Within a few years of becoming a salesperson, I’d established myself as a top sales producer. So when I sat down with my sales coach for a monthly one-on-one meeting, I had the smugness of a top dog, sure that I was about to be praised.
The meeting went quite different from expectations! My boss said he’d reviewed my activity reports and commented that I just wasn’t getting the same number of high-quality appointments that I’d gotten in the past. His plan was to sit in on some calls and provide me with specific feedback.
Turned out my boss was right. After observing me on a few calls, he noticed that I’d started skipping a critical step in my initial contacts with prospects. I wasn’t aware of it, and though my numbers had taken a dip the past month, I didn’t think it was because I was doing something wrong.
Welcome to Self-Serving Bias
Today, as I look back on the mistakes I was making I realize that I was likely suffering from what psychologists call a “self-serving bias.” A well-known principle, self-serving bias is the tendency for someone to see themselves as being more effective than they actually are.
Though this tendency is human nature, it’s something that plays an important role in the sales profession. A salesperson who has a great month attributes their success to their strong work ethic and top-notch skills. But when that same team member has a bad month, they blame external factors, such as lousy leads from marketing. Sound familiar?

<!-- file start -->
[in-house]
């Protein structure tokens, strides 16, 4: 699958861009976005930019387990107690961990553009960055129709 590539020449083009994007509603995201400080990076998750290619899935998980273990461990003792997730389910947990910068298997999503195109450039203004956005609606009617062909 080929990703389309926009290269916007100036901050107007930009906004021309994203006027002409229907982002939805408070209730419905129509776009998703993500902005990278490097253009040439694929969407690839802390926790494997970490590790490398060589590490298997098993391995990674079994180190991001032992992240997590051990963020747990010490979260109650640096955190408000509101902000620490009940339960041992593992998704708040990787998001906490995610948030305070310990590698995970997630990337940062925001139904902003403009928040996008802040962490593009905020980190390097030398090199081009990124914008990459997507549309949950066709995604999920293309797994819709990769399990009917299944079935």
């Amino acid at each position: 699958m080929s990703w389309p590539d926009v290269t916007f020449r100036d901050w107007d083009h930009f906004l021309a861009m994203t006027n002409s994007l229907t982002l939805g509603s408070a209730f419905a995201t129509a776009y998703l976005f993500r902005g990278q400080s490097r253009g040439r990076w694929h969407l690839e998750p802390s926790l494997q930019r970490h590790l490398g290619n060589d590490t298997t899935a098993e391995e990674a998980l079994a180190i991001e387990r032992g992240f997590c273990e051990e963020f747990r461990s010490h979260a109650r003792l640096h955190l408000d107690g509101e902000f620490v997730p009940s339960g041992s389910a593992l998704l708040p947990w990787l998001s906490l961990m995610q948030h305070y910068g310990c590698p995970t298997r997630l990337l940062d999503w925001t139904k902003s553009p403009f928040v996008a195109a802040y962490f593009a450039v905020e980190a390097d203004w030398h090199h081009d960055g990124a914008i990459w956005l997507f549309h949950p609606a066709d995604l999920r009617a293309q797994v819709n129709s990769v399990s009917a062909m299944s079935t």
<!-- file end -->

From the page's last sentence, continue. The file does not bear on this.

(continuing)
My manager was able to protect me from my self-serving bias in part because of what he didn’t do. He didn’t wait until my sales numbers started to fall off. He didn’t just urge me to make more calls. He didn’t tell me to try harder. He didn’t step in and take over on my calls. He didn’t wait until I thought a deal was nearing the close so he could ride in like a white knight and rescue the deal.
Above all, my sales manager didn’t wait for me to ask for coaching. He was a proactive sales coach.
How Proactive Sales Coaching Helps Fix Self-Serving Bias
People with a self-serving bias (meaning all of us!) rarely ask for coaching. We all think we’re doing pretty good—and certain better than others around us. We are unaware of the mistakes we are making or the opportunities we have to get even better than we are.
The best way to counter self-serving bias is to have an impartial observer who can point out our flaws and help us improve. We all need a proactive sales coaching.
In my case, if my boss had not approached me, I would have kept losing deals I could have won, and kept blaming everything but my own approach for those losses.
You are the most talented sales professional on your team. However, your sales management success will ultimately be determined by how effective you are at instilling your greatness as a sales rep into the hearts and minds of your team members.
That’s why sales coaching must be proactive. That’s how you can help your salespeople learn what they don’t already know—the skills and attitudes they need to maximize their success—and remind them of skills they’ve already acquired when necessary.
You are the only person who can accomplish this for your sales team. You need to be the impartial observe who helps people overcome their self-serving bias. (If you want some help getting started, use this observation checklist I developed.)
Be a proactive sales coach. Take your coaching to your people.
Kevin F. Davis is the author of “The Sales Manager’s Guide to Greatness: 10 Essential Strategies for Leading Your Team to the Top.” The book is now available on Amazon.com here.